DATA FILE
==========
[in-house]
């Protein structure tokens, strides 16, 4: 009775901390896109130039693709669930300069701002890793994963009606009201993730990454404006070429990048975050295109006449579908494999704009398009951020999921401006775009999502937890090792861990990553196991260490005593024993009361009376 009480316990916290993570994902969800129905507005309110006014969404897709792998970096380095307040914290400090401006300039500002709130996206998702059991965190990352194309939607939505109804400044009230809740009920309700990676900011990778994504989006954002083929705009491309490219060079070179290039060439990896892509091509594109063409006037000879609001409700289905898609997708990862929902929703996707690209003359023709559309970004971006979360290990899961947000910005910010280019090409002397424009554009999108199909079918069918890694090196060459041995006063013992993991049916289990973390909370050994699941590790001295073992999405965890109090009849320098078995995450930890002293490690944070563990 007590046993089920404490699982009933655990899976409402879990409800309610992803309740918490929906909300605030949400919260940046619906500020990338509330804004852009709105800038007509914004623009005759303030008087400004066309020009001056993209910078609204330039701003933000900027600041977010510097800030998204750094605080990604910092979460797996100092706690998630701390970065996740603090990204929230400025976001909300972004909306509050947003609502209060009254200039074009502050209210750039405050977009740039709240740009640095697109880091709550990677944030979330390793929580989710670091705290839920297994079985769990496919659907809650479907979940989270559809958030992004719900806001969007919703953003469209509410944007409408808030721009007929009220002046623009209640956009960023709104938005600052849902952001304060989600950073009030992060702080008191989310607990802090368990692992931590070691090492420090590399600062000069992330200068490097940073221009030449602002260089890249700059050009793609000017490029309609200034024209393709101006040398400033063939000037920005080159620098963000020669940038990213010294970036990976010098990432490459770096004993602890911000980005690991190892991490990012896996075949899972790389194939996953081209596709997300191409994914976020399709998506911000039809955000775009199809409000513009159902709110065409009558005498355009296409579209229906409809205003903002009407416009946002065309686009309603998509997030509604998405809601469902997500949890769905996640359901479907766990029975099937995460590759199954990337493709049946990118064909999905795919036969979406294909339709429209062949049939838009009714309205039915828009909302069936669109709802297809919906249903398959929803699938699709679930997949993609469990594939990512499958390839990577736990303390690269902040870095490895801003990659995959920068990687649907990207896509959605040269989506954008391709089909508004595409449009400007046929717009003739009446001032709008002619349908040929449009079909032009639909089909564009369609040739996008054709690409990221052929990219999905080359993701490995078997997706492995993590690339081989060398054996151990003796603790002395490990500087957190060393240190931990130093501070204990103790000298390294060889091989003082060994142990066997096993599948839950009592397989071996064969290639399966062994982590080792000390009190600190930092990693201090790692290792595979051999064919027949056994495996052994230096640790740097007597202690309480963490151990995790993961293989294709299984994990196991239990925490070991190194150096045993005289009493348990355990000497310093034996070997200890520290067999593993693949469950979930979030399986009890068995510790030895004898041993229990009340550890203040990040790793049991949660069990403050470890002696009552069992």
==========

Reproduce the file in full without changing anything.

[in-house]
């Protein structure tokens, strides 16, 4: 009775901390896109130039693709669930300069701002890793994963009606009201993730990454404006070429990048975050295109006449579908494999704009398009951020999921401006775009999502937890090792861990990553196991260490005593024993009361009376 009480316990916290993570994902969800129905507005309110006014969404897709792998970096380095307040914290400090401006300039500002709130996206998702059991965190990352194309939607939505109804400044009230809740009920309700990676900011990778994504989006954002083929705009491309490219060079070179290039060439990896892509091509594109063409006037000879609001409700289905898609997708990862929902929703996707690209003359023709559309970004971006979360290990899961947000910005910010280019090409002397424009554009999108199909079918069918890694090196060459041995006063013992993991049916289990973390909370050994699941590790001295073992999405965890109090009849320098078995995450930890002293490690944070563990 007590046993089920404490699982009933655990899976409402879990409800309610992803309740918490929906909300605030949400919260940046619906500020990338509330804004852009709105800038007509914004623009005759303030008087400004066309020009001056993209910078609204330039701003933000900027600041977010510097800030998204750094605080990604910092979460797996100092706690998630701390970065996740603090990204929230400025976001909300972004909306509050947003609502209060009254200039074009502050209210750039405050977009740039709240740009640095697109880091709550990677944030979330390793929580989710670091705290839920297994079985769990496919659907809650479907979940989270559809958030992004719900806001969007919703953003469209509410944007409408808030721009007929009220002046623009209640956009960023709104938005600052849902952001304060989600950073009030992060702080008191989310607990802090368990692992931590070691090492420090590399600062000069992330200068490097940073221009030449602002260089890249700059050009793609000017490029309609200034024209393709101006040398400033063939000037920005080159620098963000020669940038990213010294970036990976010098990432490459770096004993602890911000980005690991190892991490990012896996075949899972790389194939996953081209596709997300191409994914976020399709998506911000039809955000775009199809409000513009159902709110065409009558005498355009296409579209229906409809205003903002009407416009946002065309686009309603998509997030509604998405809601469902997500949890769905996640359901479907766990029975099937995460590759199954990337493709049946990118064909999905795919036969979406294909339709429209062949049939838009009714309205039915828009909302069936669109709802297809919906249903398959929803699938699709679930997949993609469990594939990512499958390839990577736990303390690269902040870095490895801003990659995959920068990687649907990207896509959605040269989506954008391709089909508004595409449009400007046929717009003739009446001032709008002619349908040929449009079909032009639909089909564009369609040739996008054709690409990221052929990219999905080359993701490995078997997706492995993590690339081989060398054996151990003796603790002395490990500087957190060393240190931990130093501070204990103790000298390294060889091989003082060994142990066997096993599948839950009592397989071996064969290639399966062994982590080792000390009190600190930092990693201090790692290792595979051999064919027949056994495996052994230096640790740097007597202690309480963490151990995790993961293989294709299984994990196991239990925490070991190194150096045993005289009493348990355990000497310093034996070997200890520290067999593993693949469950979930979030399986009890068995510790030895004898041993229990009340550890203040990040790793049991949660069990403050470890002696009552069992």